Forum for Science, Industry and Business

Sponsored by:     3M 
Search our Site:

 

Scientists advance understanding of the role of a key brain protein in autism

20.07.2005


Results of a genetic linkage analysis of PRKCB1 with autism published



Scientists working at IntegraGen SA, the personalized medicines company, have shown that variations in the gene for protein kinase C beta 1 (PRKCB1), a protein with an important role in brain function, are strongly associated with autism. This exciting finding suggests some answers to a number of previous, but unexplained, observations about autism and provides the potential for a mechanistic explanation for some of the characteristics of the condition. The results of the study are published today in the journal Molecular Psychiatry.

The PRKCB1 gene is expressed in the granule cells within the cerebellum (a region of the brain) where the PRKCB1 protein plays a central role in the transmission of signals by the granule cells to the Purkinje cells. It has previously been reported that there is a decreased number of both granule and Purkinje cells in the brains of autistic individuals and the association of PRKCB1 with autism reported in this study indicates that the cerebellum may play a key role in many of the brain activities that are impaired in autism. Another intriguing observation is that studies using animal models have shown that PRKCB1 is involved in auditory reversal learning. Considered in light of IntegraGen’s results, this suggests that deficiency of the protein might lead to the impairment of this learning capacity, as is frequently seen in autism.


“This is the first time that the protein PRKCB1, and the brain functions it is involved with, have been associated with autism,” explained Dr Jorg Hager, Chief Scientist at IntegraGen. “For this reason, we think that this is a significant development in the field of autism research and we hope it will make an important contribution to understanding the causes of the condition.”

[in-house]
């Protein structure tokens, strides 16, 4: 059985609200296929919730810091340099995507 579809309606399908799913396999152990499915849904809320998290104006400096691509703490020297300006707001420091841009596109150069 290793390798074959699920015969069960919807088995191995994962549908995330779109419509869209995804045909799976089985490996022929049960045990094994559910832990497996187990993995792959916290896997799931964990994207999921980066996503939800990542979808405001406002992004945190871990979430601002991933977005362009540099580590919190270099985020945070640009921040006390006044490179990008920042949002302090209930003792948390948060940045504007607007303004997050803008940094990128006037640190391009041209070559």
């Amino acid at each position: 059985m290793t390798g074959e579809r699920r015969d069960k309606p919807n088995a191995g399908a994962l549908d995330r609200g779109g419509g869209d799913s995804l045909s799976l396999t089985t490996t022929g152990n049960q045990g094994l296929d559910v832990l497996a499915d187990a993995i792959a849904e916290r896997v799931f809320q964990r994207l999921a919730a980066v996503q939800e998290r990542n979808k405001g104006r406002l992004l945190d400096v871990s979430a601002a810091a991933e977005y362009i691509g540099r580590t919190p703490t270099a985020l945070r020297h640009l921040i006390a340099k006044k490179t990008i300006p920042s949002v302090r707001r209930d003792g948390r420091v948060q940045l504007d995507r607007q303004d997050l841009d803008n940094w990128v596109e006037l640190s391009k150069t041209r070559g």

Autism is a complex genetic disorder and it is believed that the combined action of a number of genes may increase a person’s susceptibility to the condition. Genetic researchers at IntegraGen have been using the Company’s novel GenomeHIP™ method to identify genes associated with autism. The Company has so far identified 12 regions of the genome linked to autism and, within those, has been able to specifically identify the region coding for PRKCB1. Work is continuing to identify further genes associated with autism within those loci identified.

As has been shown with this study, IntegraGen’s work to identify the genes involved in autism will contribute towards understanding the mechanisms behind the disease. IntegraGen plans to use its knowledge of the genetic risk factors to develop a genetic risk assessment test for the condition, based on the PRKCB1 and additional genes which it hopes to launch in 2006. The Company envisages that this will be used to help confirm diagnosis and to help patients and families better understand the condition and its causes. They hope that it may also prove to be a useful tool in assessing the risk of the condition developing when a child is still too young to show clear symptoms, so that informed decisions can be made by clinicians as to the use of interventional therapies as early and as appropriately as possible, at a time when they are known to be most effective.

Rowan Minnion | alfa
Further information:
http://www.nature.com/mp/index.html

More articles from Studies and Analyses:

nachricht Real-time feedback helps save energy and water
08.02.2017 | Otto-Friedrich-Universität Bamberg